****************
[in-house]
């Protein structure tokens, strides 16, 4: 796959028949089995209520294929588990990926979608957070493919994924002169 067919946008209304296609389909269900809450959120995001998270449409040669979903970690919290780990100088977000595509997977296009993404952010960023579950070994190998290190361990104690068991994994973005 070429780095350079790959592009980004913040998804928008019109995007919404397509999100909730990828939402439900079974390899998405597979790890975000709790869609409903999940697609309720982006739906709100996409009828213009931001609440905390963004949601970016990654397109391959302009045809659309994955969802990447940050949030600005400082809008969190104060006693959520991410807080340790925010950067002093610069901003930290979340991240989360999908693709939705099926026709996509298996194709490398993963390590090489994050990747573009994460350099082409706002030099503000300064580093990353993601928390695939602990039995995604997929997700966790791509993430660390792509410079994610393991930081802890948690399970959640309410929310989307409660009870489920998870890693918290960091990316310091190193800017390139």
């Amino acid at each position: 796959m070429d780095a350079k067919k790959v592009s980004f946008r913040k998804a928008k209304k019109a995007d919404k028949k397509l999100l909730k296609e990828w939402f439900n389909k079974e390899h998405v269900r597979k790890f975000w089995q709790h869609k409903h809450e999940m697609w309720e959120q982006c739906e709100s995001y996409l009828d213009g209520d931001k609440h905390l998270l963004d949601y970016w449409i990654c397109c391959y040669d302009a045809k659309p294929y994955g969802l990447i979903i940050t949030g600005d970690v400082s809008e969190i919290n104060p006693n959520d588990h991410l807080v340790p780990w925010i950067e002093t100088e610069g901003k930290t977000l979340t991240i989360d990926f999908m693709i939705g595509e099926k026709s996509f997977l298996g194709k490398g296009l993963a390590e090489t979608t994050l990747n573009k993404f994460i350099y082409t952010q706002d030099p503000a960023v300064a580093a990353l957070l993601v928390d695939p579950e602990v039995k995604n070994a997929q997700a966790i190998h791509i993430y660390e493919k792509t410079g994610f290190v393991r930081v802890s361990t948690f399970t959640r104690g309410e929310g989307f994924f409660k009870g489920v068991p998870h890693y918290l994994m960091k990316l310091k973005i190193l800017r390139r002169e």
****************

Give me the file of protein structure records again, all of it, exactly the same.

[in-house]
């Protein structure tokens, strides 16, 4: 796959028949089995209520294929588990990926979608957070493919994924002169 067919946008209304296609389909269900809450959120995001998270449409040669979903970690919290780990100088977000595509997977296009993404952010960023579950070994190998290190361990104690068991994994973005 070429780095350079790959592009980004913040998804928008019109995007919404397509999100909730990828939402439900079974390899998405597979790890975000709790869609409903999940697609309720982006739906709100996409009828213009931001609440905390963004949601970016990654397109391959302009045809659309994955969802990447940050949030600005400082809008969190104060006693959520991410807080340790925010950067002093610069901003930290979340991240989360999908693709939705099926026709996509298996194709490398993963390590090489994050990747573009994460350099082409706002030099503000300064580093990353993601928390695939602990039995995604997929997700966790791509993430660390792509410079994610393991930081802890948690399970959640309410929310989307409660009870489920998870890693918290960091990316310091190193800017390139």
């Amino acid at each position: 796959m070429d780095a350079k067919k790959v592009s980004f946008r913040k998804a928008k209304k019109a995007d919404k028949k397509l999100l909730k296609e990828w939402f439900n389909k079974e390899h998405v269900r597979k790890f975000w089995q709790h869609k409903h809450e999940m697609w309720e959120q982006c739906e709100s995001y996409l009828d213009g209520d931001k609440h905390l998270l963004d949601y970016w449409i990654c397109c391959y040669d302009a045809k659309p294929y994955g969802l990447i979903i940050t949030g600005d970690v400082s809008e969190i919290n104060p006693n959520d588990h991410l807080v340790p780990w925010i950067e002093t100088e610069g901003k930290t977000l979340t991240i989360d990926f999908m693709i939705g595509e099926k026709s996509f997977l298996g194709k490398g296009l993963a390590e090489t979608t994050l990747n573009k993404f994460i350099y082409t952010q706002d030099p503000a960023v300064a580093a990353l957070l993601v928390d695939p579950e602990v039995k995604n070994a997929q997700a966790i190998h791509i993430y660390e493919k792509t410079g994610f290190v393991r930081v802890s361990t948690f399970t959640r104690g309410e929310g989307f994924f409660k009870g489920v068991p998870h890693y918290l994994m960091k990316l310091k973005i190193l800017r390139r002169e």